Photo: CTK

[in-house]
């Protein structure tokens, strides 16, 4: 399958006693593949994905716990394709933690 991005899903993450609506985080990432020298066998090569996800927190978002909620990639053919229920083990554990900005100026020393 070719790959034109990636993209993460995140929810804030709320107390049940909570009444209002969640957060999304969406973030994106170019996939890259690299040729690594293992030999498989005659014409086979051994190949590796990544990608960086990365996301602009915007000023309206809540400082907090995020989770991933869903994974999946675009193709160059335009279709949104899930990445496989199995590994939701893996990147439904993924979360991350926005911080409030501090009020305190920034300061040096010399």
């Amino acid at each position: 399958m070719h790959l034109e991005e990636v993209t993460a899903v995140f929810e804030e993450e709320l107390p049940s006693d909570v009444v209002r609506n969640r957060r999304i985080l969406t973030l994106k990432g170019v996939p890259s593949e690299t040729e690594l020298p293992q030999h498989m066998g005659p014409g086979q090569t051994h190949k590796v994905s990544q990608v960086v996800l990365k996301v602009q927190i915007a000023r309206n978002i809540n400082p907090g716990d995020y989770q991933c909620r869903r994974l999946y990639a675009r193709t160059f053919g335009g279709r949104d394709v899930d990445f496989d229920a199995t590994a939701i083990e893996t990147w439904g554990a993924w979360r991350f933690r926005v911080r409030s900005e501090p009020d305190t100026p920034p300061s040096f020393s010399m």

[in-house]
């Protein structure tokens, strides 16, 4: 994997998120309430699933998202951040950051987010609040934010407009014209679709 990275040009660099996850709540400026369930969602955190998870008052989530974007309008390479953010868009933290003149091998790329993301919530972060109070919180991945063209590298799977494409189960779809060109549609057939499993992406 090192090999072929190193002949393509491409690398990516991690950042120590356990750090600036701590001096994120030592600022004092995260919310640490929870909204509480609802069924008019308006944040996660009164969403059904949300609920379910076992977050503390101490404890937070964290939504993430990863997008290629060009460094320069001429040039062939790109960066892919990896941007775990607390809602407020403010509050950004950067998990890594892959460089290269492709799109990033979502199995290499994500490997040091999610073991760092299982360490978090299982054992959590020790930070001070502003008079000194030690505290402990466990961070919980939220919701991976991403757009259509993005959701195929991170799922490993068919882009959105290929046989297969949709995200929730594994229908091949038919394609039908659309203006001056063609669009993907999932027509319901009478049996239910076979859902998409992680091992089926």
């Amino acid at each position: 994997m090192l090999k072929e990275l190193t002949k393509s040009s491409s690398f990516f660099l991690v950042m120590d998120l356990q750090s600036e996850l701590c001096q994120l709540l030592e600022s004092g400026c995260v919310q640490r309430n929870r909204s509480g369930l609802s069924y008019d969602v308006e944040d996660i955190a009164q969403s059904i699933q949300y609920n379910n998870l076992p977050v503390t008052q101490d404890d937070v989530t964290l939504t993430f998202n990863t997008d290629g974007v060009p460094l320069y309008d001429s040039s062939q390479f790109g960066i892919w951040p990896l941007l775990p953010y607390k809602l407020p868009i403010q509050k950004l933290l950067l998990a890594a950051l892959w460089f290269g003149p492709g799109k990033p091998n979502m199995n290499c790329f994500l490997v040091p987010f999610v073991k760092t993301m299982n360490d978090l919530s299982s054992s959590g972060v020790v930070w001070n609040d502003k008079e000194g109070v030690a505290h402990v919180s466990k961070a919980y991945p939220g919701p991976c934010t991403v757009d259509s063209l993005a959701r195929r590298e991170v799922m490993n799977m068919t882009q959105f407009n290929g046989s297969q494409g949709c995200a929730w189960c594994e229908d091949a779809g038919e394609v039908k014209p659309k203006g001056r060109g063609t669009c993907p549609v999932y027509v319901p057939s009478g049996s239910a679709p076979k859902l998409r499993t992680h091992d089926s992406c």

Stromovka Park is a popular leisure haunt for Prague inhabitants – you see people walking their dogs, kids inline skating, couples in love strolling around and families enjoying a day out. Now a visit to Stromovka is fraught with danger – the ground beneath your feet could collapse without warning. When the first cave-in happened in May of this year the builders, who are digging a tunnel under the park which should connect Prague’s Břevnov district and Troja, blamed the rain and composition of the soil. People grumbled that greater care had not been taken, but they accepted the fact that occasionally things like that happen. However when the ground caved in for a second time last week leaving a crater 20 metres in diameter, there was an uproar. Prague mayor Pavel Bém and the environmental group Arnika have both filed charges against an unknown perpetrator. Meanwhile Martin Mejstrík, senator for Prague 1, has filed charges against the mayor whom he holds co-responsible for exposing the public to danger. The part of Stromovka where work is underway belowground has finally been cordoned off, but people still cross the park very cautiously indeed.